…Releasing development capital sooner to build out faster.
In fact the Bank has just signed two landmark offshore wind deals, Westermost Rough and Gwynt y Mor.
This has allowed the current owner-developers, DONG and RWE, to recycle their capital into new projects.
I will let Ed speak on the detail, but I would point out that the former deal sees GIB taking construction risk for the first time in offshore wind, a significant step forward.
The bank has now invested well over £600m in five offshore wind farms and a total of £1.3bn has been mobilised – a record of which I am extremely proud. But that is just for starters.
This type of investment is also ensuring that the supply chain is developed here in the UK not overseas.
In March, Siemens and Associated British Ports announced plans to invest £310 million building two offshore wind turbine and blade factories in Hull.
Construction will start later this year and will finish in 2016. Once again – the sector is delivering renewed confidence and growth.
And playing its part in the extraordinary renaissance of British manufacturing and the rebalancing of the economy more widely.
Allowing us to compete with growing confidence in the global race.
Before I conclude, I thought I’d quickly pre-empt a couple of questions you might have.
First, on exactly how competition for CfDs will work.
Earlier this month, we confirmed the two main technology groupings we will use when allocating contracts:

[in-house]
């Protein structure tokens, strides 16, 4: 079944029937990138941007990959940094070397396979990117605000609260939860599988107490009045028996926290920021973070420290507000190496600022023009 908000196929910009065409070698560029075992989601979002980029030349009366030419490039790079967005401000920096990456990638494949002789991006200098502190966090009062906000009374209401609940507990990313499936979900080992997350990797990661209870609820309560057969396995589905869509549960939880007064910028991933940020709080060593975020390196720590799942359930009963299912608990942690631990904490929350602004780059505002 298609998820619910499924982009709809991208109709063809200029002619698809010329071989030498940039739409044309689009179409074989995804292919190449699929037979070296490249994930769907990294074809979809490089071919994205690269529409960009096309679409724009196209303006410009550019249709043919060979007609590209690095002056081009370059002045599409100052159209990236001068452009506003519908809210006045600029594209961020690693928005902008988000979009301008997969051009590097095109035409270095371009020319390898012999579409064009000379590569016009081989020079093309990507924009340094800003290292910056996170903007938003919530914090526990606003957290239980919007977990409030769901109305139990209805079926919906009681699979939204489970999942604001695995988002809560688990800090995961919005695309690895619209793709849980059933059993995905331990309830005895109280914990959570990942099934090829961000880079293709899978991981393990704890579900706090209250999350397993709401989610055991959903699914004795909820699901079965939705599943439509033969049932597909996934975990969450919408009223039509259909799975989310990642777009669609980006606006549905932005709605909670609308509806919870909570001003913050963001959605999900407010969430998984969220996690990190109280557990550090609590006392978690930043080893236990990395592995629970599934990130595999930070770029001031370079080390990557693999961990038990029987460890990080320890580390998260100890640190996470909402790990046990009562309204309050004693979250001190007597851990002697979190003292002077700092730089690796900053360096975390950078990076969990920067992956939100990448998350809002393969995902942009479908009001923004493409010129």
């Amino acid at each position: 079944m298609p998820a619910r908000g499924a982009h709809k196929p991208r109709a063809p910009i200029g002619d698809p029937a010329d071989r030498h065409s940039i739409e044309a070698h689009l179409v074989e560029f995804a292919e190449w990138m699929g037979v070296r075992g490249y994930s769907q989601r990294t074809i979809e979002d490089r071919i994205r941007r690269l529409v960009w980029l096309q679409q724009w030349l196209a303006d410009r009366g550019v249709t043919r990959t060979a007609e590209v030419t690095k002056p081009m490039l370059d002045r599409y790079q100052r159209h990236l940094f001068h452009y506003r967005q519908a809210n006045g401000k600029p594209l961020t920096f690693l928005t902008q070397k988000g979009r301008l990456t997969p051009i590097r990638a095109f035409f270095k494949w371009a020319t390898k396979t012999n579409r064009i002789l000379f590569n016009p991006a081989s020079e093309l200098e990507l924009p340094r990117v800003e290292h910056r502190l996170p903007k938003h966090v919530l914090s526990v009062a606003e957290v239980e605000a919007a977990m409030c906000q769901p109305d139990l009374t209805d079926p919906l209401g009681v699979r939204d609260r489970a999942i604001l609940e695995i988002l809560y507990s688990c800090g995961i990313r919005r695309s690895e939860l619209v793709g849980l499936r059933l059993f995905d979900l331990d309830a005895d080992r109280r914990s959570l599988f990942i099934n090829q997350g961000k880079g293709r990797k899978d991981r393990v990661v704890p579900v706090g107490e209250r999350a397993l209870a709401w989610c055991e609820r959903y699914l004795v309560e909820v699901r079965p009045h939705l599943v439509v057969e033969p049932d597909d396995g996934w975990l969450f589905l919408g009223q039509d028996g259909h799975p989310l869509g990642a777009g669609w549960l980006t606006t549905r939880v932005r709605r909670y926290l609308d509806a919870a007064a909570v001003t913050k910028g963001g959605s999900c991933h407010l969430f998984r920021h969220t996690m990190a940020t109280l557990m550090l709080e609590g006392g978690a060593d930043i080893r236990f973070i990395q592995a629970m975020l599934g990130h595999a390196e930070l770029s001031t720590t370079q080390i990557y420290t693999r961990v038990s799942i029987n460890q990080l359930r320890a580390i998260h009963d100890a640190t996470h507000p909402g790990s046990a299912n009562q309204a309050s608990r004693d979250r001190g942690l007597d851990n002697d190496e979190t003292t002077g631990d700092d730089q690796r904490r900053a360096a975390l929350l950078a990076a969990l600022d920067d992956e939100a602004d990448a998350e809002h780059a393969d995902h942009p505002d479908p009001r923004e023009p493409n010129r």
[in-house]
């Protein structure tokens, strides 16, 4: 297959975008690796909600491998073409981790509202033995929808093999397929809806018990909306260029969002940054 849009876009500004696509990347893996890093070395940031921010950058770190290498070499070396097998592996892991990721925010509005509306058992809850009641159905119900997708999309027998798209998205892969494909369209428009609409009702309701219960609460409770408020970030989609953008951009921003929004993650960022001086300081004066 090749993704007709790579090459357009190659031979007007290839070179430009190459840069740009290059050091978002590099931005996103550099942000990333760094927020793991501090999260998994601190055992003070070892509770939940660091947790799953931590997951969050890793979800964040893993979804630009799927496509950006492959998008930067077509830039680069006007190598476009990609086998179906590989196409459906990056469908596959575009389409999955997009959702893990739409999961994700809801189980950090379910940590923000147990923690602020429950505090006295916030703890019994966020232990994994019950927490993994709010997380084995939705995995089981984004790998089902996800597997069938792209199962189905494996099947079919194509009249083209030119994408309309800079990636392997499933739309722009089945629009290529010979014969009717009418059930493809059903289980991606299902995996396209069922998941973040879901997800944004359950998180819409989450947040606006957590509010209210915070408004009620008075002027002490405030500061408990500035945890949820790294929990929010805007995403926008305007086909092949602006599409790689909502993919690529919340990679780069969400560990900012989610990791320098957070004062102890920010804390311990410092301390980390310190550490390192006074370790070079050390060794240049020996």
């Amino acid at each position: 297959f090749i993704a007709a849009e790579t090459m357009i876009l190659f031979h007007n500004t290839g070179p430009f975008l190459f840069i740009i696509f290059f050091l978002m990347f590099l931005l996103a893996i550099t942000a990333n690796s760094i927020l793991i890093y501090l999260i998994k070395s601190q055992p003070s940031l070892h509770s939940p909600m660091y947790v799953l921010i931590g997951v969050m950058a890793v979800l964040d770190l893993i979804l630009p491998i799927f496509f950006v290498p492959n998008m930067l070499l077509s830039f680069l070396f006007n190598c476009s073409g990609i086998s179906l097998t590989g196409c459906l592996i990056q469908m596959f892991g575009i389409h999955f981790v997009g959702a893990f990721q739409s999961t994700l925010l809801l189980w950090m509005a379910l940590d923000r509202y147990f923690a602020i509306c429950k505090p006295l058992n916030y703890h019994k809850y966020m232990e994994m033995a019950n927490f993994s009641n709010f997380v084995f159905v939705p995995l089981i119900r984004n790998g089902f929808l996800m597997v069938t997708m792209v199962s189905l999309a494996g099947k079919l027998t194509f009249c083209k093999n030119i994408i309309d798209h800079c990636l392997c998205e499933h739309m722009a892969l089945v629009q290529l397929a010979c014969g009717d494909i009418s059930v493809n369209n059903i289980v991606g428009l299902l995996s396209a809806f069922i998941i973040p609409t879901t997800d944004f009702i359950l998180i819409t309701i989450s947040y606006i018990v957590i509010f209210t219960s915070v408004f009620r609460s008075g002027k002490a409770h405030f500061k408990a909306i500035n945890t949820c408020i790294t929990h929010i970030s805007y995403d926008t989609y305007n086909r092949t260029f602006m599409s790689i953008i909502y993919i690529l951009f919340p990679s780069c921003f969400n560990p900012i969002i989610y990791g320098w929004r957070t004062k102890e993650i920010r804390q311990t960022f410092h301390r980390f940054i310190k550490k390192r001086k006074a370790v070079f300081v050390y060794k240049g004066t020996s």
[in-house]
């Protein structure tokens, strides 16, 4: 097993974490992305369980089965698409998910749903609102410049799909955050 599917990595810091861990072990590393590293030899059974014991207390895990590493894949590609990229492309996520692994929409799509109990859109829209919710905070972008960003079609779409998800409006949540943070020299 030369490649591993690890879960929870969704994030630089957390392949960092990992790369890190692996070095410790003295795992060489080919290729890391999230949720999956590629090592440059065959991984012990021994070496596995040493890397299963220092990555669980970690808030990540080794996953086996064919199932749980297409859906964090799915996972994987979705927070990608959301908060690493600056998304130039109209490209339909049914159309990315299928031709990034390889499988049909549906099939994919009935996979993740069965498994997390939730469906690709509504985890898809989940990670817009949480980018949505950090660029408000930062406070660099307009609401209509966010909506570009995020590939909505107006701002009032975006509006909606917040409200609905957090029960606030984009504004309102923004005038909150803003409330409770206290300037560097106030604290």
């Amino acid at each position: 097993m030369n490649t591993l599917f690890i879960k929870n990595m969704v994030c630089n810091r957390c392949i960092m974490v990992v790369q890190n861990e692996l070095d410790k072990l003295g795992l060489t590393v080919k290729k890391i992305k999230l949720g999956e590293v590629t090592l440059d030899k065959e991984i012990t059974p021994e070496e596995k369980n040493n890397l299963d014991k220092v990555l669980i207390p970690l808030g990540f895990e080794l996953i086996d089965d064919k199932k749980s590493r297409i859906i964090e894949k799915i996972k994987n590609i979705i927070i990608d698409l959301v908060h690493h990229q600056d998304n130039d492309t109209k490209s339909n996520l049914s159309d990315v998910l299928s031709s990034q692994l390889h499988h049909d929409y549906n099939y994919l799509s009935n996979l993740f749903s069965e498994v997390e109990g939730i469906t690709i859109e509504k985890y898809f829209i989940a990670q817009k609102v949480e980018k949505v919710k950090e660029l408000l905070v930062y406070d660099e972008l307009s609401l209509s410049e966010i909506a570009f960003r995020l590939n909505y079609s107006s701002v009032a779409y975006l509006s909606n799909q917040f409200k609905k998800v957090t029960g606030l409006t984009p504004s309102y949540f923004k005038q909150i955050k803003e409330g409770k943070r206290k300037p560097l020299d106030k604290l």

One group of less established technologies, such as offshore wind and wave and tidal
And a separate group of established technologies such as onshore wind and large-scale solar PV which will move to competition from the start of the CfD regime later this year
And we are consulting on some other details regarding biomass and Scottish wind projects.
We are doing this as we believe the UK’s renewable industry is delivering a strong pipeline of new projects and that moving to competition now will enable us to reduce the cost that consumers face.
Second, the current plans for changes to Renewables Obligations for large-scale solar.
Our hugely ambitious Solar Strategy, published last month, spelt out in detail what I have been saying for several years…
…namely, it is the solar rooftop market and onsite generation for commerce and industry that is our focus for growth…
…not remote field solar.
There is still a place for solar arrays as the sector continues to grow.
But it is the onsite generation market that is our first priority.
Our proposals, which would take effect next year, focus our incentives and further clarify our intent.
But I want to reassure you that we’ve done so in a calm and measured way.
We have provided a year of notice. Changes would only come into law from April next year.
Our proposals also include grace periods to protect significant investments.
So to conclude, let me just recap what is Government doing in this space:
A stable, transparent, predictable long-term approach
Government proactively acting to de-risk and open up new opportunities for investors, consistent with both our 2050 climate change targets and our long-term economic plan
Government as a genuine partner in growth, in a clean energy sector that is affordable, scalable and sustainable
Thank you for your time and I look forward to the questions.